I can’t locate the text now, but somewhere, Andrei Tarkovsky has an unforgettable commentary on icon-painter Andrei Rublev’s 1425 masterpiece, The Trinity. Tarkovsky movingly describes the communion of the three figures (angels, standing in for the Trinity) – how they have transcended separateness and conflict, how they embody mutual love, and especially, how every single element of the painting supports this core vision. Or, in other words, how Rublev just nailed it. This happens sometimes when you work hard and paint a lot – you get to some particular piece, and you just nail it.
Chapin has done that here. After much practice and rehearsal in earlier work, she has reached a configuration of people, of limbs, of gestures and expressions and light, that, though very complex, feels simple and unified, that falls into place as if it were meant to be. In this, she presents her own vision of a tripartite communion, of a bond which transcends all separation. She reaches a synthesis of everything she has been trying to say about the friendships between the remarkable women of her community.
In the same show, she begins to reckon with the interface between that community, taken as an entirety, and the world itself.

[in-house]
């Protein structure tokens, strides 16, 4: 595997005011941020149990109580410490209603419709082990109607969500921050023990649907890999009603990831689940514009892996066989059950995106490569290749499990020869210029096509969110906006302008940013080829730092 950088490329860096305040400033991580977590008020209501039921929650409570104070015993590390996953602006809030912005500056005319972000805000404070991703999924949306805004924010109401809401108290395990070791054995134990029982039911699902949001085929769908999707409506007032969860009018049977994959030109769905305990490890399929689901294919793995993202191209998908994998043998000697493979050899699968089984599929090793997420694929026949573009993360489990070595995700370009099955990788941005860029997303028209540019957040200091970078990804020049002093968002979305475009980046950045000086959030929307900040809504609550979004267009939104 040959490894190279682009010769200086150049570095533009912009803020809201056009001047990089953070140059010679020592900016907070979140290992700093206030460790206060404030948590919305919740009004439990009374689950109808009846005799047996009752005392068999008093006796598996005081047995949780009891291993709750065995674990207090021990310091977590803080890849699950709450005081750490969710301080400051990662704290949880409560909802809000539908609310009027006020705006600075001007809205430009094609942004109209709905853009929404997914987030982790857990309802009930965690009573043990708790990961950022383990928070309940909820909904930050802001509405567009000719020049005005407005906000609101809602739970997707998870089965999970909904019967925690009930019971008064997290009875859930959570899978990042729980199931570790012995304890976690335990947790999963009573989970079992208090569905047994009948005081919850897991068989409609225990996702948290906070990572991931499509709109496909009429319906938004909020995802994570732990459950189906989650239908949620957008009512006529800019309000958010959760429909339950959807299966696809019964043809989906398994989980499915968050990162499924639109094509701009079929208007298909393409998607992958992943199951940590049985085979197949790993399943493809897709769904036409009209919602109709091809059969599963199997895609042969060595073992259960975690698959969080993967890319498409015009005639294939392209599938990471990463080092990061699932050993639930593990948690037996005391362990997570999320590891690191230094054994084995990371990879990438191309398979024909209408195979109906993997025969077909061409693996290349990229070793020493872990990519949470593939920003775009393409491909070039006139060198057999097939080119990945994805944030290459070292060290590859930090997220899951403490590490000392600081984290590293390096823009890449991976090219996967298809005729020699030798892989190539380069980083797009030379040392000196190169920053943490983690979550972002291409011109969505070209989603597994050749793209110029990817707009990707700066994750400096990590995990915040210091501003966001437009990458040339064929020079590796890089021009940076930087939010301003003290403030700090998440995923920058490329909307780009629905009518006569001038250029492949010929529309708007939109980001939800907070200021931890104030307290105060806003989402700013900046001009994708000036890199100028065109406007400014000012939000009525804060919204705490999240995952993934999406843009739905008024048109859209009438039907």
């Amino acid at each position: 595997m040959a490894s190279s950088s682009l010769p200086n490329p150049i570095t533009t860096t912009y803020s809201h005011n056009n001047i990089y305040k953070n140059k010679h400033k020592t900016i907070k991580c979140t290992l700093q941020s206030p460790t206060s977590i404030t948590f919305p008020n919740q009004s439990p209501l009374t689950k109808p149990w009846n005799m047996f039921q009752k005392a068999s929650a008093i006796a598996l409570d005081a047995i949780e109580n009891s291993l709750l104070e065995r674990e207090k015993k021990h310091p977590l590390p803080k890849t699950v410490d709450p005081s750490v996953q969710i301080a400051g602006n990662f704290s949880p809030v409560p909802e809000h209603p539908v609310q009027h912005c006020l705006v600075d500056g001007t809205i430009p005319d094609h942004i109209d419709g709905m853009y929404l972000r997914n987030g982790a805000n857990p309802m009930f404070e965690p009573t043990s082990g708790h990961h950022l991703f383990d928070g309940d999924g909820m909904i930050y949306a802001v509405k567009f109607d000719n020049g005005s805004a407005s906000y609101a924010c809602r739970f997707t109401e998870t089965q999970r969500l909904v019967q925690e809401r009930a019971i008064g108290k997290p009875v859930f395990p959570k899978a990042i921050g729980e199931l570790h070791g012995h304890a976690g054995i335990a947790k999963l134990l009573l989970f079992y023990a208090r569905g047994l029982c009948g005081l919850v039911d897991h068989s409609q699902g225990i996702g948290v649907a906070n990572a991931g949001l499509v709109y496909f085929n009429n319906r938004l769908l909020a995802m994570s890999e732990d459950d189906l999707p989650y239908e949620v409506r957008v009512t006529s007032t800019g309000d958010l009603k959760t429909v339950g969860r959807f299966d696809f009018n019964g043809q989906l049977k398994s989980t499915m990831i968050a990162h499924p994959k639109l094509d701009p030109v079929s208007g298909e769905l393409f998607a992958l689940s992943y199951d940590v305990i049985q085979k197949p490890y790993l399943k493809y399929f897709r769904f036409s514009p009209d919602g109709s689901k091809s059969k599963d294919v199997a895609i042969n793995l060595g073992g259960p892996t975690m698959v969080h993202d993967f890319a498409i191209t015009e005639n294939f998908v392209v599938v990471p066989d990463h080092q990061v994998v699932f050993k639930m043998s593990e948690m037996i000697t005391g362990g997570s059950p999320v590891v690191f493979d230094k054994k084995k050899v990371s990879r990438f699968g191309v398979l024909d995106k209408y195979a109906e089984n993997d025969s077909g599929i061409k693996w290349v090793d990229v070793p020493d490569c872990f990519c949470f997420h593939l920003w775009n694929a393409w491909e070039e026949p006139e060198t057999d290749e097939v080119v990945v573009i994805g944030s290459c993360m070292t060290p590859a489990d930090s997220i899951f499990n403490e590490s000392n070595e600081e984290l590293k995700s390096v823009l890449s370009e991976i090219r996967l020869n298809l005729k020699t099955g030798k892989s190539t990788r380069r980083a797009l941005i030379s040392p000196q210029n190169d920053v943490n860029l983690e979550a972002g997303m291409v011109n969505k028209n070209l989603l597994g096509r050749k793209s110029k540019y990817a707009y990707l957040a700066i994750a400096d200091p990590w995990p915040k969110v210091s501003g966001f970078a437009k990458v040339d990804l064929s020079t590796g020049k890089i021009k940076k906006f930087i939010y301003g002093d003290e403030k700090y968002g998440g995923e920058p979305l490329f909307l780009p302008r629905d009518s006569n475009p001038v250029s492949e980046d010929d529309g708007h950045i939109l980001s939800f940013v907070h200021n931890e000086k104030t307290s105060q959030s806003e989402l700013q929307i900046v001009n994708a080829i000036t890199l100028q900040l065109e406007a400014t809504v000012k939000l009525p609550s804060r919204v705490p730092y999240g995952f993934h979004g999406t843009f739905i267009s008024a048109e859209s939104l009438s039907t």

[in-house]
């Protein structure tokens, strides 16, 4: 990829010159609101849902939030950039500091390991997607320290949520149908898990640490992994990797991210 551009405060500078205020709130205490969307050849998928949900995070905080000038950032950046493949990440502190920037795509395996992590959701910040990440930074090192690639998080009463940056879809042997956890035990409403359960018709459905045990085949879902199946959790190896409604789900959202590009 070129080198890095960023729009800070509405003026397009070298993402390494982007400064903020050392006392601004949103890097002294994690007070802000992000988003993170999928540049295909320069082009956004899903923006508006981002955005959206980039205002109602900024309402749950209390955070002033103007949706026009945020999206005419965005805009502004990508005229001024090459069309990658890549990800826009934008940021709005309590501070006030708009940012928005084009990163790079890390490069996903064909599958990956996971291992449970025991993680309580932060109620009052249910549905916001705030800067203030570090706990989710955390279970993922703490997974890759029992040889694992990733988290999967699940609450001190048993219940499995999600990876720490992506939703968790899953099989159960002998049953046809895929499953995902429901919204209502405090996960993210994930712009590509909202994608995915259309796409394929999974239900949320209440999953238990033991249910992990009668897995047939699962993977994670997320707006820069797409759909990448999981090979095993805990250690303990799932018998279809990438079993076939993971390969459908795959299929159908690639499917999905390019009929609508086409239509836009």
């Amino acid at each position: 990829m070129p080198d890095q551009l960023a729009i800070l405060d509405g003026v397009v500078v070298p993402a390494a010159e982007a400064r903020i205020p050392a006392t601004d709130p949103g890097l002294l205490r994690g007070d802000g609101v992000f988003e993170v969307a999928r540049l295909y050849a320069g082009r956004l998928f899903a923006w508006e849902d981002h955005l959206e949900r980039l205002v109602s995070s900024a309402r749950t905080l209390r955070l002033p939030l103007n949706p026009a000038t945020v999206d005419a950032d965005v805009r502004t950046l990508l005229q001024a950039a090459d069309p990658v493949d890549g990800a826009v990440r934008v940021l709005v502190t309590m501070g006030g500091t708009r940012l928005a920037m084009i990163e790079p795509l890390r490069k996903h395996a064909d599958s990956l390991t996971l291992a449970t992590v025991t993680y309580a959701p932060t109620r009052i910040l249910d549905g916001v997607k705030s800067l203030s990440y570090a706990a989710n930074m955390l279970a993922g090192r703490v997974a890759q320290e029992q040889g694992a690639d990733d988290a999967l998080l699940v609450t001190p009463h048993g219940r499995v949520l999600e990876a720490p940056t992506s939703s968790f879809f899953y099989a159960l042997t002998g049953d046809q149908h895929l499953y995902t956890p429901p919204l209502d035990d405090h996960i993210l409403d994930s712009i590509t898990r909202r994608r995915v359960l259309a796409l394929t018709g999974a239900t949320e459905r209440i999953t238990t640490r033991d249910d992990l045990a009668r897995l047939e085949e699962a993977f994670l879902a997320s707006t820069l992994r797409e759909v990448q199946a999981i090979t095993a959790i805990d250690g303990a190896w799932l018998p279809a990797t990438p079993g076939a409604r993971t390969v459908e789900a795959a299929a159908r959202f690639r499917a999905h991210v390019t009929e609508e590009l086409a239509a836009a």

There is a comedic spookiness to this painting at the scale of a computer screen: it looks exactly like what you expect of a witch’s coven. This effect does not go away in person, but it shrinks to irrelevance at the foot of the gigantic scale of the thing. This is a very big painting, with a very large sky. The blue darkness of the clouds, and the pale yellow of the horizon, blasts a cold gust across the scene. It slaps the viewer, sobering him up, and he sees what the painting really shows: a group of human beings, so intensely at home with themselves and each other, that the separation has begun to slip between them and the elements. Their undulation makes demands on land and sky, and the tremendous forces which animate land and sky express themselves in the undulations of the figures.
Chapin and Doll have not changed what they paint, but their exploration of their subjects has become broader, more ambitious, and more profound.
Fedele Spadafora: Stars & Stripes
until October 27
Figureworks Gallery, 168 North 6th St., Brooklyn, NY
Apart from its figurative idiom and some of the paint handling, Spadafora’s work has almost nothing to do with Doll’s or Chapin’s. Spadafora’s life has amounted to the most improbable series of dislocations: his family immigrated without detaching spiritually from their ancestral home – when he grew up, he wandered Europe, the Levant, and North Africa, stumbling into one revolution after another – and, when he finally settled down, then he was wracked by near-fatal illness. What persists in a man who has lost the past and ultimately the present and the future? Memory.
In Spadafora’s art, he quietly navigates the branching rivers of memory, holding up a lantern to what was, and is no longer. He has depicted the mechanisms of memory: the effacement of forgetting and the selective and uncontrollable light of recollection. He has also invoked the emotions of memory: regret, humor, affection, grief.
In this intimate show, he collects images of a specific kind of memory – the recalled television of one’s childhood.